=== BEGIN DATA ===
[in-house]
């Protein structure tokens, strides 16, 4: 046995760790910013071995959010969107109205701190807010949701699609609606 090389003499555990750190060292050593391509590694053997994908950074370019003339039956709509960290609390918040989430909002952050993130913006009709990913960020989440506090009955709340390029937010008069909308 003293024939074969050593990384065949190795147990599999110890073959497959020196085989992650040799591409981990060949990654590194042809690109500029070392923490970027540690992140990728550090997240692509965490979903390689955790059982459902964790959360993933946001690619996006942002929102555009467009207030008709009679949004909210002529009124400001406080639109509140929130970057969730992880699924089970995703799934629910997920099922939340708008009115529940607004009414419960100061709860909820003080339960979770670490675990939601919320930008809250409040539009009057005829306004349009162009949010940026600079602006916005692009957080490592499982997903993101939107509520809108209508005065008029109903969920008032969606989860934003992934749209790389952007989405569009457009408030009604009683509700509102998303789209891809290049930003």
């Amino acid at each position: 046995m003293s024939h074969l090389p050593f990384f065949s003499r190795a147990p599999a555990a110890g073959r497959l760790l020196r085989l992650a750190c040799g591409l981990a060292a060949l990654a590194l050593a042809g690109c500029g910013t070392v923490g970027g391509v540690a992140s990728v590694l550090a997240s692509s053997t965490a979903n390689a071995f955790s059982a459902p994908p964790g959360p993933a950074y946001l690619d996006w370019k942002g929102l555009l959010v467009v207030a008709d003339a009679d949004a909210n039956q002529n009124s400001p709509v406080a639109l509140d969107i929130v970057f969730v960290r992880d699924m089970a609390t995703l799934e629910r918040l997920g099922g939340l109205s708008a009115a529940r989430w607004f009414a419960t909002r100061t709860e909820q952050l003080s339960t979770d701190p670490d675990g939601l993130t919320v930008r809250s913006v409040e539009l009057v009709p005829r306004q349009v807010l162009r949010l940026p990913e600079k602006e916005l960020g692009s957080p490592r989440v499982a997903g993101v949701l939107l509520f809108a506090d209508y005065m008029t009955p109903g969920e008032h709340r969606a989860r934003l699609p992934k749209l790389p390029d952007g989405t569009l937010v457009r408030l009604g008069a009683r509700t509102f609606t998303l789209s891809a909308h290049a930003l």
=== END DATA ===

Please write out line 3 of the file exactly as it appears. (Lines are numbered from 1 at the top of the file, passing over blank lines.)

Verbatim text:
């Amino acid at each position: 046995m003293s024939h074969l090389p050593f990384f065949s003499r190795a147990p599999a555990a110890g073959r497959l760790l020196r085989l992650a750190c040799g591409l981990a060292a060949l990654a590194l050593a042809g690109c500029g910013t070392v923490g970027g391509v540690a992140s990728v590694l550090a997240s692509s053997t965490a979903n390689a071995f955790s059982a459902p994908p964790g959360p993933a950074y946001l690619d996006w370019k942002g929102l555009l959010v467009v207030a008709d003339a009679d949004a909210n039956q002529n009124s400001p709509v406080a639109l509140d969107i929130v970057f969730v960290r992880d699924m089970a609390t995703l799934e629910r918040l997920g099922g939340l109205s708008a009115a529940r989430w607004f009414a419960t909002r100061t709860e909820q952050l003080s339960t979770d701190p670490d675990g939601l993130t919320v930008r809250s913006v409040e539009l009057v009709p005829r306004q349009v807010l162009r949010l940026p990913e600079k602006e916005l960020g692009s957080p490592r989440v499982a997903g993101v949701l939107l509520f809108a506090d209508y005065m008029t009955p109903g969920e008032h709340r969606a989860r934003l699609p992934k749209l790389p390029d952007g989405t569009l937010v457009r408030l009604g008069a009683r509700t509102f609606t998303l789209s891809a909308h290049a930003l």